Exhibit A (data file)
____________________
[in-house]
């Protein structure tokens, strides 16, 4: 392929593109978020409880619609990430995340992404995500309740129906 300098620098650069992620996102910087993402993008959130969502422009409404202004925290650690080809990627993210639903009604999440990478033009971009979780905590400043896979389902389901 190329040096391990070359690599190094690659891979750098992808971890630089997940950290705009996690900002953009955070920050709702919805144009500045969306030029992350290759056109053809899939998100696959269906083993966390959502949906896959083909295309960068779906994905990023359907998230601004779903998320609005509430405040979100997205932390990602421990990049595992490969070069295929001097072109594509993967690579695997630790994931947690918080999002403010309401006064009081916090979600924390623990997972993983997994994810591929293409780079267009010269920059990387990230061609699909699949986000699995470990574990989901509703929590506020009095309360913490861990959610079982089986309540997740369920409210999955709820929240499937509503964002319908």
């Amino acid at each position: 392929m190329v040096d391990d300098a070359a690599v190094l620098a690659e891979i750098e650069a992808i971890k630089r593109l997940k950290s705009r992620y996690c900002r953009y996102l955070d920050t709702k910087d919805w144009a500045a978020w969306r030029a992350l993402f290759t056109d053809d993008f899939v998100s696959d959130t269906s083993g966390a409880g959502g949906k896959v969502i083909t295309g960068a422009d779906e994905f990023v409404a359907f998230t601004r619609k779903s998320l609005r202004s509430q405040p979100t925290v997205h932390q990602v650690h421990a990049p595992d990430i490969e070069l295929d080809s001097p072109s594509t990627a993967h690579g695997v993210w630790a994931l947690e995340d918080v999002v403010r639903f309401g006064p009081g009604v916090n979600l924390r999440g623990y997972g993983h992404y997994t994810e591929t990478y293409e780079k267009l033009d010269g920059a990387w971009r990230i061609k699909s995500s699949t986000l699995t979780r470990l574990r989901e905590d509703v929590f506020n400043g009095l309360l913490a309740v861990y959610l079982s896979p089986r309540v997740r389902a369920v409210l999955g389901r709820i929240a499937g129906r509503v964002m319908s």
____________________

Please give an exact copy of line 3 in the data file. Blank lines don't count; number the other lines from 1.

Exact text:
């Amino acid at each position: 392929m190329v040096d391990d300098a070359a690599v190094l620098a690659e891979i750098e650069a992808i971890k630089r593109l997940k950290s705009r992620y996690c900002r953009y996102l955070d920050t709702k910087d919805w144009a500045a978020w969306r030029a992350l993402f290759t056109d053809d993008f899939v998100s696959d959130t269906s083993g966390a409880g959502g949906k896959v969502i083909t295309g960068a422009d779906e994905f990023v409404a359907f998230t601004r619609k779903s998320l609005r202004s509430q405040p979100t925290v997205h932390q990602v650690h421990a990049p595992d990430i490969e070069l295929d080809s001097p072109s594509t990627a993967h690579g695997v993210w630790a994931l947690e995340d918080v999002v403010r639903f309401g006064p009081g009604v916090n979600l924390r999440g623990y997972g993983h992404y997994t994810e591929t990478y293409e780079k267009l033009d010269g920059a990387w971009r990230i061609k699909s995500s699949t986000l699995t979780r470990l574990r989901e905590d509703v929590f506020n400043g009095l309360l913490a309740v861990y959610l079982s896979p089986r309540v997740r389902a369920v409210l999955g389901r709820i929240a499937g129906r509503v964002m319908s």